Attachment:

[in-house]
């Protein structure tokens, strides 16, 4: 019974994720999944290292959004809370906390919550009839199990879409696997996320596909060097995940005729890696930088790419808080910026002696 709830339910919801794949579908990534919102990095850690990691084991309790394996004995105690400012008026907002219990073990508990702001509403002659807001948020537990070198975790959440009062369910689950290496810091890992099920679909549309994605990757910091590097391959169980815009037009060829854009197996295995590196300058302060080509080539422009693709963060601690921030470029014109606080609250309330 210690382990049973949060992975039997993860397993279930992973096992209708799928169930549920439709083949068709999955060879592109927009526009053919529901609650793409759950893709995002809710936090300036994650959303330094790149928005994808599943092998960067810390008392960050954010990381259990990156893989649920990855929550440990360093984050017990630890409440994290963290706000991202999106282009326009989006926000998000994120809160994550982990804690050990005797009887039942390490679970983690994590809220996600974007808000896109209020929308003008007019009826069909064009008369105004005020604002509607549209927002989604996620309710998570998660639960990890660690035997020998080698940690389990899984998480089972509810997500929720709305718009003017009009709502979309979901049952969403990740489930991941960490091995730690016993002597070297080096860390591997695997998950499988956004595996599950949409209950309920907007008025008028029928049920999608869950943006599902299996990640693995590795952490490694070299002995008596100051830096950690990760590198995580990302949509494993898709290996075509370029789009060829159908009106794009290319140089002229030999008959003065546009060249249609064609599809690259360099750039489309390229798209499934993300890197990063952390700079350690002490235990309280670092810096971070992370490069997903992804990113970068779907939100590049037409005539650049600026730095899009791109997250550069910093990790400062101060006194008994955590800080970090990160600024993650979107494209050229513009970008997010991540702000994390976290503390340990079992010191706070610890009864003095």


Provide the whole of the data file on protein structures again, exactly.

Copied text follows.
[in-house]
């Protein structure tokens, strides 16, 4: 019974994720999944290292959004809370906390919550009839199990879409696997996320596909060097995940005729890696930088790419808080910026002696 709830339910919801794949579908990534919102990095850690990691084991309790394996004995105690400012008026907002219990073990508990702001509403002659807001948020537990070198975790959440009062369910689950290496810091890992099920679909549309994605990757910091590097391959169980815009037009060829854009197996295995590196300058302060080509080539422009693709963060601690921030470029014109606080609250309330 210690382990049973949060992975039997993860397993279930992973096992209708799928169930549920439709083949068709999955060879592109927009526009053919529901609650793409759950893709995002809710936090300036994650959303330094790149928005994808599943092998960067810390008392960050954010990381259990990156893989649920990855929550440990360093984050017990630890409440994290963290706000991202999106282009326009989006926000998000994120809160994550982990804690050990005797009887039942390490679970983690994590809220996600974007808000896109209020929308003008007019009826069909064009008369105004005020604002509607549209927002989604996620309710998570998660639960990890660690035997020998080698940690389990899984998480089972509810997500929720709305718009003017009009709502979309979901049952969403990740489930991941960490091995730690016993002597070297080096860390591997695997998950499988956004595996599950949409209950309920907007008025008028029928049920999608869950943006599902299996990640693995590795952490490694070299002995008596100051830096950690990760590198995580990302949509494993898709290996075509370029789009060829159908009106794009290319140089002229030999008959003065546009060249249609064609599809690259360099750039489309390229798209499934993300890197990063952390700079350690002490235990309280670092810096971070992370490069997903992804990113970068779907939100590049037409005539650049600026730095899009791109997250550069910093990790400062101060006194008994955590800080970090990160600024993650979107494209050229513009970008997010991540702000994390976290503390340990079992010191706070610890009864003095």